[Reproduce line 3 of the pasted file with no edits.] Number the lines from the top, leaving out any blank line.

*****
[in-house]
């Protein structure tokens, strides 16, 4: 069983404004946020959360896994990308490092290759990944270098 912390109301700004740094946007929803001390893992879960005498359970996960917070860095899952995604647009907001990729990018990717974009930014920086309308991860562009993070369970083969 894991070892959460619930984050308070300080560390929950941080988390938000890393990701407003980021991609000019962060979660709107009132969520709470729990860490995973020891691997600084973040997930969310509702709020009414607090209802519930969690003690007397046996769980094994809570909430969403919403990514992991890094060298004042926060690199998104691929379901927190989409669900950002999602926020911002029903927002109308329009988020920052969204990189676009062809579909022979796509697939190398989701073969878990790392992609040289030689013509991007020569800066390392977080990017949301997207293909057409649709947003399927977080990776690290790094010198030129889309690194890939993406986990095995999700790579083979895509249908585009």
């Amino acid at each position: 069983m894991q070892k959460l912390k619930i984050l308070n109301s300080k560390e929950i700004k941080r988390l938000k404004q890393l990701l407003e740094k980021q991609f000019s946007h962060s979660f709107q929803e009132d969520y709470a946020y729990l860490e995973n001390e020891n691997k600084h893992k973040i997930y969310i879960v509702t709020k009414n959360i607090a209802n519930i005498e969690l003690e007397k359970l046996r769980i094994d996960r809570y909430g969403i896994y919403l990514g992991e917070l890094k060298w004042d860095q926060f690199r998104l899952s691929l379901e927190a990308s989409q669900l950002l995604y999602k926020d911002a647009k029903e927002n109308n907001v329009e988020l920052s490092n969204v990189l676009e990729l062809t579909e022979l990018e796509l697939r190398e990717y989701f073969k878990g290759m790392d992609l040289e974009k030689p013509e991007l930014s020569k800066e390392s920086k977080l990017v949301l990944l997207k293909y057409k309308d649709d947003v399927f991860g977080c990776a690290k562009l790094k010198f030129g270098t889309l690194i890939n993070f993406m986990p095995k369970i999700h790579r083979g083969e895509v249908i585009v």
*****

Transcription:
């Amino acid at each position: 069983m894991q070892k959460l912390k619930i984050l308070n109301s300080k560390e929950i700004k941080r988390l938000k404004q890393l990701l407003e740094k980021q991609f000019s946007h962060s979660f709107q929803e009132d969520y709470a946020y729990l860490e995973n001390e020891n691997k600084h893992k973040i997930y969310i879960v509702t709020k009414n959360i607090a209802n519930i005498e969690l003690e007397k359970l046996r769980i094994d996960r809570y909430g969403i896994y919403l990514g992991e917070l890094k060298w004042d860095q926060f690199r998104l899952s691929l379901e927190a990308s989409q669900l950002l995604y999602k926020d911002a647009k029903e927002n109308n907001v329009e988020l920052s490092n969204v990189l676009e990729l062809t579909e022979l990018e796509l697939r190398e990717y989701f073969k878990g290759m790392d992609l040289e974009k030689p013509e991007l930014s020569k800066e390392s920086k977080l990017v949301l990944l997207k293909y057409k309308d649709d947003v399927f991860g977080c990776a690290k562009l790094k010198f030129g270098t889309l690194i890939n993070f993406m986990p095995k369970i999700h790579r083979g083969e895509v249908i585009v």